Driving Fire Apparatus: It’s Not the Family Sedan


The apparatus operator is one of the most important positions in the fire department. But does your department do enough to properly train the firefighters who are assigned to drive apparatus or could be in the future? Many apparatus operators do not understand the position’s tremendous responsibilities. Do they understand the effects of chassis dynamics, weight distribution, the center of gravity, and other physical forces on driving and handling?

Most departments spend a lot of time and effort to train operators in pumping water or raising aerial devices, but these extremely important skills are not the only areas in which drivers need to be proficient. Driving itself sometimes takes a backseat to pump operations and aerial operations. Considering the alarming rise in apparatus accidents, properly training our operators to consider the forces below is essential for safety.


Velocity or speed is the rate at which something changes position. For example, a vehicle traveling at 60 miles per hour (mph) has a velocity of 60 mph. Speed is one of the leading causes of accidents. Ignorance of how speed and other physical forces affect driving can have deadly consequences; a large percentage of apparatus accidents are attributable to speed.

Fortunately, we can change this by simply training our operators to slow down and respect speed limits. Unfortunately, most drivers and their officers choose not to address this issue, which is where the problems begin. Operating an emergency vehicle does not exempt you from the laws governing motor vehicles or physics. Officers must immediately correct and retrain drivers who speed excessively.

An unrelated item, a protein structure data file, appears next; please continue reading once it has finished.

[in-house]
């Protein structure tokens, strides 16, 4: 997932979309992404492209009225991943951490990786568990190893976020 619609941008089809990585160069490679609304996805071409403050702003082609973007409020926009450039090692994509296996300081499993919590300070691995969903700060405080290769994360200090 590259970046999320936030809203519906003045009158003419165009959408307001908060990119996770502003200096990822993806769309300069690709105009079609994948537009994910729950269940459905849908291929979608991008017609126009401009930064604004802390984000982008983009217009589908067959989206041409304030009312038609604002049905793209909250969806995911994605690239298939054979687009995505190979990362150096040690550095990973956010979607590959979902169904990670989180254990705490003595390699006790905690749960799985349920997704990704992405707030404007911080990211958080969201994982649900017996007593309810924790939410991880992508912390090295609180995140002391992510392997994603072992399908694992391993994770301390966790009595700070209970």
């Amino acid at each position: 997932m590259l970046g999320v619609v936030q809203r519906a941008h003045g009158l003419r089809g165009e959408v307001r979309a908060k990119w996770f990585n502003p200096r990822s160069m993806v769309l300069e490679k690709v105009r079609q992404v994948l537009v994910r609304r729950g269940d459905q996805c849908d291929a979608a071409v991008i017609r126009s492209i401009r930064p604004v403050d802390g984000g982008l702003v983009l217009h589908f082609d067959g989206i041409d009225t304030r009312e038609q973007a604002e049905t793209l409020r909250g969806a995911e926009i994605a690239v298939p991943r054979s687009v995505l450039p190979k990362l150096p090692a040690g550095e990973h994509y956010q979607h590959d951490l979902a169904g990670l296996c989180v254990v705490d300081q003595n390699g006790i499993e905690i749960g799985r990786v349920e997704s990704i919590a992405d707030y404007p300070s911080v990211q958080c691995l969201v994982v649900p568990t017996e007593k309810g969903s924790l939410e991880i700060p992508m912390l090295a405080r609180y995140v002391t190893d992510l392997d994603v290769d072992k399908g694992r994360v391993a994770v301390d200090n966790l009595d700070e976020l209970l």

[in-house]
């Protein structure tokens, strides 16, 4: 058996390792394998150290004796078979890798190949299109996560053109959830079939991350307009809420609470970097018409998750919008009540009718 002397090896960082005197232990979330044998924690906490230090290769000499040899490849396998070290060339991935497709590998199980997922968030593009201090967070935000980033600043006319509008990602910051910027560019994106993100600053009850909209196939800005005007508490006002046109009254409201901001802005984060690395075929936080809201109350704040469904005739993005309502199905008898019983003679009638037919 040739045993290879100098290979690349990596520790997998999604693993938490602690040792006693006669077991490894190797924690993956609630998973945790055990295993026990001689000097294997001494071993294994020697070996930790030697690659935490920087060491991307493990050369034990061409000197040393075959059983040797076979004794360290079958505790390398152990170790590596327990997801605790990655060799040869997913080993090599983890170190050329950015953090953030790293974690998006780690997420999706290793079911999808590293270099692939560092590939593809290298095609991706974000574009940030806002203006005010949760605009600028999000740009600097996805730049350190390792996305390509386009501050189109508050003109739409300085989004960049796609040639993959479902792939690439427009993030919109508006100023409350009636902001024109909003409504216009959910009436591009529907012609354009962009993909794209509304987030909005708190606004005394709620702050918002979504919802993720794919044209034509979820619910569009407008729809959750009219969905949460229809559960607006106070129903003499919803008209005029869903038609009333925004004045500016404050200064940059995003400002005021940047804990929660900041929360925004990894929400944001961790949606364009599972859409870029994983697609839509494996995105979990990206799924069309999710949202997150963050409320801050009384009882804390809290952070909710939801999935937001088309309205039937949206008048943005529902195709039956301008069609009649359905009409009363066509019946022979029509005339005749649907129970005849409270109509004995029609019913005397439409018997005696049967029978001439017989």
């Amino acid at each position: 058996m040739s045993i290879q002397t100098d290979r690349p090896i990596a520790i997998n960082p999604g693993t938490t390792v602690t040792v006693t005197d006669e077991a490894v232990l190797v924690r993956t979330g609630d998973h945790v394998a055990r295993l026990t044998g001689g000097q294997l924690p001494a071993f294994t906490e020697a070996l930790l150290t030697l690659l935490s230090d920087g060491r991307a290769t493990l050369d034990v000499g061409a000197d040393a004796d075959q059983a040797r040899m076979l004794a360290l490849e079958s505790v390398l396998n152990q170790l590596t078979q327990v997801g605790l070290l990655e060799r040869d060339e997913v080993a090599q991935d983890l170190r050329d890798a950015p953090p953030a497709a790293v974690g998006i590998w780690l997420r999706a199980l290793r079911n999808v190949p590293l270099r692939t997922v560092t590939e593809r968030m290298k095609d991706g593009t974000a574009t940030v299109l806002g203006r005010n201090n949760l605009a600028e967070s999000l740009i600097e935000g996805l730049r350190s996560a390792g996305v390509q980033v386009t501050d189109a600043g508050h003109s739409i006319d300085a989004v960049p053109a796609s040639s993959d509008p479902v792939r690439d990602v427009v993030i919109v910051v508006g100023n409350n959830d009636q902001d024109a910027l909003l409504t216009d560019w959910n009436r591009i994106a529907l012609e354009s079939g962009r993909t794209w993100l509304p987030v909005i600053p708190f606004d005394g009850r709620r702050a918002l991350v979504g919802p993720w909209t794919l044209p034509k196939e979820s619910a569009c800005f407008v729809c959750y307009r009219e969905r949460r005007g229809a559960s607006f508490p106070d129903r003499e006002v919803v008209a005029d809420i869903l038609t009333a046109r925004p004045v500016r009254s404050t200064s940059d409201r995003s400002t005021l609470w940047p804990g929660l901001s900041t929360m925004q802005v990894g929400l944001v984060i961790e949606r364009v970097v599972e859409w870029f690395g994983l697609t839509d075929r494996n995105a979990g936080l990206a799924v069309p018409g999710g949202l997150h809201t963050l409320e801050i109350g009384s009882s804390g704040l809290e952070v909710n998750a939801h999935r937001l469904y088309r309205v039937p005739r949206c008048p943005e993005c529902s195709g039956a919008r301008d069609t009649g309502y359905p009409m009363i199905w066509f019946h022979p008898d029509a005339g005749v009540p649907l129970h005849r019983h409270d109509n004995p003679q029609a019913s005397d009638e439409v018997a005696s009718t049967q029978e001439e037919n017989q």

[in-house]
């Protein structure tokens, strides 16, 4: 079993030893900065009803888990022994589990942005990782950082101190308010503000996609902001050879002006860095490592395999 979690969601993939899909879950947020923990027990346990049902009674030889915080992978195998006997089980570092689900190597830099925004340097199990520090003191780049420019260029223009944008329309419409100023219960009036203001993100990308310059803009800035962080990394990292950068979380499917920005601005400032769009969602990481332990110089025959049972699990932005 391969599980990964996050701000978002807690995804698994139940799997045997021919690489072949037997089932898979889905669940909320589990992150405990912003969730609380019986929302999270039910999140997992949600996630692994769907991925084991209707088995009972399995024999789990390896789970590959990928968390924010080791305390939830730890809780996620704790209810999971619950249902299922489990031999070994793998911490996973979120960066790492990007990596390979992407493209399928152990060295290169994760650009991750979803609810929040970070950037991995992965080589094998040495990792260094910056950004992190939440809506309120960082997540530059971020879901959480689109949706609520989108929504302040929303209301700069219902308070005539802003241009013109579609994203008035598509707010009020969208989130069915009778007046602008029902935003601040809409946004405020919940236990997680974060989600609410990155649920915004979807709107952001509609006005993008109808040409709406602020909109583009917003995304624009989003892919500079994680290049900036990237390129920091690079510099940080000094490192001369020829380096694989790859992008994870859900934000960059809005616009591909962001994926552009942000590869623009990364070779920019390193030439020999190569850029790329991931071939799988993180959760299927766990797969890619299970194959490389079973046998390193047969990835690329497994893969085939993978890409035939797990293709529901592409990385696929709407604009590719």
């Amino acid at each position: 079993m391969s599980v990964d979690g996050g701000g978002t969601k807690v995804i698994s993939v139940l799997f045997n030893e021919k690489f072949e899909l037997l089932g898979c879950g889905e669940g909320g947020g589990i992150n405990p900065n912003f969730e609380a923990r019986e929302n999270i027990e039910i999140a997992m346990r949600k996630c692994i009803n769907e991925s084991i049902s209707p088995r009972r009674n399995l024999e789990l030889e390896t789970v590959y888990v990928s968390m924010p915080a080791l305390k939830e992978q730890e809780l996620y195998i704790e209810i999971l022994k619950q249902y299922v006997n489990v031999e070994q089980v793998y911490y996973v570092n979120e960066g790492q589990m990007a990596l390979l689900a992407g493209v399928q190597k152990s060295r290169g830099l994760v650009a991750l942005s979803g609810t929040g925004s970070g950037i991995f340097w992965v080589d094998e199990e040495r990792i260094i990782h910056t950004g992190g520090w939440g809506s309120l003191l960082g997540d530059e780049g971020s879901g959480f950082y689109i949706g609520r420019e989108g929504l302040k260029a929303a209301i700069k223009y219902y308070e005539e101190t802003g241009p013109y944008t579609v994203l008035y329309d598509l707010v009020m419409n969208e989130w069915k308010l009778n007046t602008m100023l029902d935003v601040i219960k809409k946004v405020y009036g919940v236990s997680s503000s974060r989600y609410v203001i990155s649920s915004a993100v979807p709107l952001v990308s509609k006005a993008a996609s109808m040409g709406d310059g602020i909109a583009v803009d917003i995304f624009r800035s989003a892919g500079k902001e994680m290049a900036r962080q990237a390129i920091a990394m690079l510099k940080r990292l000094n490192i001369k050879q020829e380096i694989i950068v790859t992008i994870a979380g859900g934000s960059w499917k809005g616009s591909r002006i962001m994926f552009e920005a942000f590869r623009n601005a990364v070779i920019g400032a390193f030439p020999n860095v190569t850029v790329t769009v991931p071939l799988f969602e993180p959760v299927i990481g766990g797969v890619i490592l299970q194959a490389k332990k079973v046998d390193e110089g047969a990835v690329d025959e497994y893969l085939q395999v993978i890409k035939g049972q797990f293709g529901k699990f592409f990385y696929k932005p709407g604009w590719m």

Speed kills! It’s as simple as that. Slow down, and the risk of an accident diminishes accordingly.


Potential energy is the amount of energy a body has at rest. The horsepower capabilities of newer apparatus can easily accelerate most apparatus to highway speeds in a relatively short distance, creating the kinetic energy of motion. The vehicle’s velocity multiplied by its mass (weight) creates a tremendous amount of kinetic energy in the form of momentum. The truck’s braking system must exert a tremendous amount of force to deal with this momentum and bring the vehicle to a stop (assuming two trucks are traveling at the same velocity, a truck with twice the mass of the other truck will also have twice as much momentum). The higher the velocity, the more momentum a moving vehicle develops; thus, the greater the stopping distance it requires.

Consider that a three-axle truck traveling at 55 mph (81 feet per second) requires a minimum of 390 feet to stop. The operator’s reaction time—the time between seeing the need to slow down and applying the brake—will allow the vehicle to travel another 61 feet, resulting in a total stopping distance of 451 feet.

Keep in mind that other factors will contribute to the minimum stopping distance needed, such as the vehicle’s weight, the driver’s reaction time (everyone’s is different), the condition of the vehicle’s braking system and tires, the road surface’s type (concrete or asphalt) and quality (smooth or badly potholed), and weather-related road conditions (wet or icy). Remember, the slower you go, the easier you can stop.


The vehicle’s center of gravity depends on how the weight is distributed on it. Simply stated, the higher the weight is located on the vehicle, the easier it will be for the vehicle to overturn, especially when the weight is shifted to one side when executing a turn. For example, a ladder truck’s aerial device places a great amount of weight on the upper part of the vehicle, as does the water tank on an engine. Does your operator understand and respect this weight distribution?